I have to laugh every time people approve civil unions simply because they can't stand the homosexual unions being called "marriage" as if they own the word marriage and its meaning....like the "word" is sacred! The only difference between a civil marriage and a religious marriage is the religious or non-religious ceremony.

  • Ridgely Magna, UT
    March 8, 2011 1:57 p.m.

    ..."Here are 10 areas of American life, or American institutions, where the struggle to define marriage is most notable"...

    So why isn't the massive Inter-Generational Gap / Demographic Shift mentioned in this article? Unlike our diminishing generation of seniors, a growing percentage of young people are more tolerant and inclusive of GLBT Americans, they don't agree with anti-gay discrimination, and they don't scapegoat gays and lesbians for the dwindling relevance of "traditional marriage".

    I just don't understand what purpose did this incredibly flawed Deseret News Top Ten List actually serve?

  • OLD-GUY Central Utah, UT
    March 8, 2011 1:54 p.m.

    You can define all kinds of words, and we do. In fact there are penalities for using certain words to mean something else. A DOCTOR is defined as someone who meets certain training requirement. Even if you are a nurse (and a good one) you can't call yourself a Doctor.

    To those who say that they are a policeman, without being properly commissioned run the risk of running up against a real one and having to deal with a judge (also define word) and may end up in jail (another defined word.)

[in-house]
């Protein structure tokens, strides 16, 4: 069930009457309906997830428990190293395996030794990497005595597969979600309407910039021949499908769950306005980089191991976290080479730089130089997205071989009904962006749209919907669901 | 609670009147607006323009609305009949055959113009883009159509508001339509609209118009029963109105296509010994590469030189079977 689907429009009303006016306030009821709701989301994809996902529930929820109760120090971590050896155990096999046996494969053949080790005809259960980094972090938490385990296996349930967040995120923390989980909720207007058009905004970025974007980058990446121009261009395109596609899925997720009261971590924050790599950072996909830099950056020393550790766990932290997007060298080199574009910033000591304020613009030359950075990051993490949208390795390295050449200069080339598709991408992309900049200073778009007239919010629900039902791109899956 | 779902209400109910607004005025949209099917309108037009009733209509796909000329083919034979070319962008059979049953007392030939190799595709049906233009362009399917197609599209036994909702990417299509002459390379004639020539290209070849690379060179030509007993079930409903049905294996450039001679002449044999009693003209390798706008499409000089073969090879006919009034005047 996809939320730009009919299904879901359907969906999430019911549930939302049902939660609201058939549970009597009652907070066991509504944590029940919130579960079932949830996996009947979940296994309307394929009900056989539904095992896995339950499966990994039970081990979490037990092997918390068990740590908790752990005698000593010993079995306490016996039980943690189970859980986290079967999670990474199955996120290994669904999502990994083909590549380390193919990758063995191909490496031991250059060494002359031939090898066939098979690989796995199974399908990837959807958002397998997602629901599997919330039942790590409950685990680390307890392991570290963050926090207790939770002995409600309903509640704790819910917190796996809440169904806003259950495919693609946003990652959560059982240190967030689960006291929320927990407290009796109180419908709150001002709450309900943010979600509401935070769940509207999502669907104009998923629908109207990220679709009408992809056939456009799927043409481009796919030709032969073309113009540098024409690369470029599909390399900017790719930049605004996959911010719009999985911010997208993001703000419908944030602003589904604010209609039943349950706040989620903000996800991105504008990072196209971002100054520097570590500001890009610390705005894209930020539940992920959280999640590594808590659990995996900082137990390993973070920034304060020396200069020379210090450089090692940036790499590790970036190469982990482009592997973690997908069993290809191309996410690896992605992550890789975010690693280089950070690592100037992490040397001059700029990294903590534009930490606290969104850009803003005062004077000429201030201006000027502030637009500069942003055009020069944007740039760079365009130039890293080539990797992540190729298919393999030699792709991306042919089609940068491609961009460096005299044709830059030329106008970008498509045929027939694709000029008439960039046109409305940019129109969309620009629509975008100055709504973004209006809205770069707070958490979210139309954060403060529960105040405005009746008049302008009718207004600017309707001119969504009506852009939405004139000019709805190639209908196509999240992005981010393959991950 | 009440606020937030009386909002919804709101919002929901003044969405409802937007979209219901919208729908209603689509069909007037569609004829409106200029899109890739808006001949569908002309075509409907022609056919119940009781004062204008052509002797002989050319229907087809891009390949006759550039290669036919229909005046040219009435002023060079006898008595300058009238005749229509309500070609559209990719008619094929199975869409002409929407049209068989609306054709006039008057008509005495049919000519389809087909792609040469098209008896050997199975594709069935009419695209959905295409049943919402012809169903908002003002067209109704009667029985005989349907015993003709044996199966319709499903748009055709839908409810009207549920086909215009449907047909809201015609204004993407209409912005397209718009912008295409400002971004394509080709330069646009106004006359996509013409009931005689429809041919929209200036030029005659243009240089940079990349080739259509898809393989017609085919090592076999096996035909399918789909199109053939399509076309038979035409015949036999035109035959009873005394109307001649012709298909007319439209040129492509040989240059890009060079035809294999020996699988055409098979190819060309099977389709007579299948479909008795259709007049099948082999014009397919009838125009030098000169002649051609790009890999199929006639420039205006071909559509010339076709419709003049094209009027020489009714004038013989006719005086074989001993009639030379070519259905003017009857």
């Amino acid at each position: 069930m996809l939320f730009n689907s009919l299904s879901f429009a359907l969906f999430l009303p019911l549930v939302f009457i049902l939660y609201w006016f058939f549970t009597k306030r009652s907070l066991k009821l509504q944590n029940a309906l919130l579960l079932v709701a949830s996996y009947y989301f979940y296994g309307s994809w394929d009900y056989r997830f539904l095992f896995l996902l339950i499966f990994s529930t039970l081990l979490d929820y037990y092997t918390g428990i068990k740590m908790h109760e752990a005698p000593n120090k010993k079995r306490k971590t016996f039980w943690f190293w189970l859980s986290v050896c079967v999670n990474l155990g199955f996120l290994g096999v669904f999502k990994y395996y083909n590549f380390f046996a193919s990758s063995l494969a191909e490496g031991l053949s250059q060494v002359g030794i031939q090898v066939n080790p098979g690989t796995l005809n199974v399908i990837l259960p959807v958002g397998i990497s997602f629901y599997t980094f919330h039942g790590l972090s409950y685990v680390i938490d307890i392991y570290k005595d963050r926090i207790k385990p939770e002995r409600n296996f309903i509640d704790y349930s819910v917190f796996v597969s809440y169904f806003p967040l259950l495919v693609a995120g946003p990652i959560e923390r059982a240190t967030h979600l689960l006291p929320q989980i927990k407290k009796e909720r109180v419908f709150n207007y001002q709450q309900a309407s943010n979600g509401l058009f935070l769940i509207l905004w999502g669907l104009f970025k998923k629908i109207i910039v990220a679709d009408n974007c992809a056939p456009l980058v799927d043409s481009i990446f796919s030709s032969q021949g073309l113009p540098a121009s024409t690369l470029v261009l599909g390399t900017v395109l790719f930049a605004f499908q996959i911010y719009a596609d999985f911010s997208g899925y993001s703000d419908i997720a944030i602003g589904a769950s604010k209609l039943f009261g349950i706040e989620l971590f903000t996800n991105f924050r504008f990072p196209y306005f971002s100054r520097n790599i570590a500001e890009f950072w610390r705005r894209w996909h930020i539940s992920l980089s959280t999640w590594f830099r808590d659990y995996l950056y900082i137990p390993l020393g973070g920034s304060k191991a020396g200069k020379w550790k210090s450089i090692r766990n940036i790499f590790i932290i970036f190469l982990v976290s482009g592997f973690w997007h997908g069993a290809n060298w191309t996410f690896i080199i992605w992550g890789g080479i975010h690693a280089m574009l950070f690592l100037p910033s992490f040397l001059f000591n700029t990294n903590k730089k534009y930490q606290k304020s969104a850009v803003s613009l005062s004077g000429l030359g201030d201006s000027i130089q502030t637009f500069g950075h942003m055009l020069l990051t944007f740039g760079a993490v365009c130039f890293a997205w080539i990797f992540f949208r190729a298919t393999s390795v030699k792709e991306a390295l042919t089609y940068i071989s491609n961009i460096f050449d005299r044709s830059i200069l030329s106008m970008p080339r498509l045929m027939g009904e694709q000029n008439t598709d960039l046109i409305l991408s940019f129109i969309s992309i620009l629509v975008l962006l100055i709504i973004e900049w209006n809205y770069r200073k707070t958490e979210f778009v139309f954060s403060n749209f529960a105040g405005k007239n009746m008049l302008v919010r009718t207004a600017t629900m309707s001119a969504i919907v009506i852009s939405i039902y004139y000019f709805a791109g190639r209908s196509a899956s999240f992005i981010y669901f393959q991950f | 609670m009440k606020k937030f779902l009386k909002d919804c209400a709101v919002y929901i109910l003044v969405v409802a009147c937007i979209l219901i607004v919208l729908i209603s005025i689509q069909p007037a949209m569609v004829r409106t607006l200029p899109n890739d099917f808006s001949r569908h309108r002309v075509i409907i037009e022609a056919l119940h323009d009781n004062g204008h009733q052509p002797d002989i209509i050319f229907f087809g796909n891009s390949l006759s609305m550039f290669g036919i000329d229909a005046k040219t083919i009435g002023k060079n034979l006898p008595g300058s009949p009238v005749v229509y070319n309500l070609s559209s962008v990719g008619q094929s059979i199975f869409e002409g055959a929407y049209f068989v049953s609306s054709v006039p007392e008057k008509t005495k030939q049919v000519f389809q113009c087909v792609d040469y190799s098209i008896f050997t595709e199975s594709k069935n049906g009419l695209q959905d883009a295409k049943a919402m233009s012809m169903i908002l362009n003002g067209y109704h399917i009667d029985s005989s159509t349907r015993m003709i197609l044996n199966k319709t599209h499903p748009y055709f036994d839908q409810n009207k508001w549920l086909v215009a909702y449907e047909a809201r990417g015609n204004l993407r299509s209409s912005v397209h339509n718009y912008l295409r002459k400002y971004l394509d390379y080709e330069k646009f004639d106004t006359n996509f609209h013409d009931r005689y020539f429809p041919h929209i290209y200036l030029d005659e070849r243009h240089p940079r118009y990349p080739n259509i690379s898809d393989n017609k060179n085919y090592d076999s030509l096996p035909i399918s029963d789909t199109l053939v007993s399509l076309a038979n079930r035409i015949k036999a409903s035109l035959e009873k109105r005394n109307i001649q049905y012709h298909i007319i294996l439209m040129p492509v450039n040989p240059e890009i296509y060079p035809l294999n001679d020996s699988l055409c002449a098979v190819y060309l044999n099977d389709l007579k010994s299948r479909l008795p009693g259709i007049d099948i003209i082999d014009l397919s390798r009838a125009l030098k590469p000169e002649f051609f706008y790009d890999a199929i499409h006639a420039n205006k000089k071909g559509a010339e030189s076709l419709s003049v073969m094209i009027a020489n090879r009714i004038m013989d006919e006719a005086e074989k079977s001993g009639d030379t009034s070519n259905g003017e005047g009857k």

Sure, we could redefine Doctors to be horses, policeman to be doctors and jails to be coffee houses. Marriage has been defined by precident, religious and government as man and woman in a legal or religious contractual committment.

    If gays want"equal rights"under the law, then accept civil unions and work to get civil unions authorized for legal matters like inhertiances, health care, etc .... but don't try to re-define marriage. You are loosing more friends than you are making!

    Once I met a monkey that seemed to have quite a crush on me, could you make your re-defination of marriage apply too.

  • Jiggle Clearfield, UT
    March 8, 2011 11:26 a.m.

    "Religious leaders of various denominations affirm and preach that sexual relations should only occur between a man and a woman joined together in marriage".

    This statement is a rather ridiculous argument for opposition to gay marriage by religion because religions don't have any authority on who has sexual relations with whom whether homosexual, heterosexual, married or not! Just because a religion doesn't approve of sexual relations outside of marriage doesn't mean people will wait until marriage to do it. If religions want to curb sexual relations outside of marriage....they should approve all sexual orientations so they can marry. People have sexual relations outside of marriage all the time and it's ridiculous for religion to think people will stop just because they disapprove. "Marriage" is only about sex to those who believe it is strictly for procreation. Many of us aren't in marriage strictly to procreate....many can't for a variety of reasons anyway....so we're probably in marriage for differents reasons and DIFFERENT DEFINITIONS. Defining marriage for oneself is a personal right, in my opinion, that every individual including homosexual must do for themselves. Religions, anti-gay_groups, and government should not define_marriage_for_all.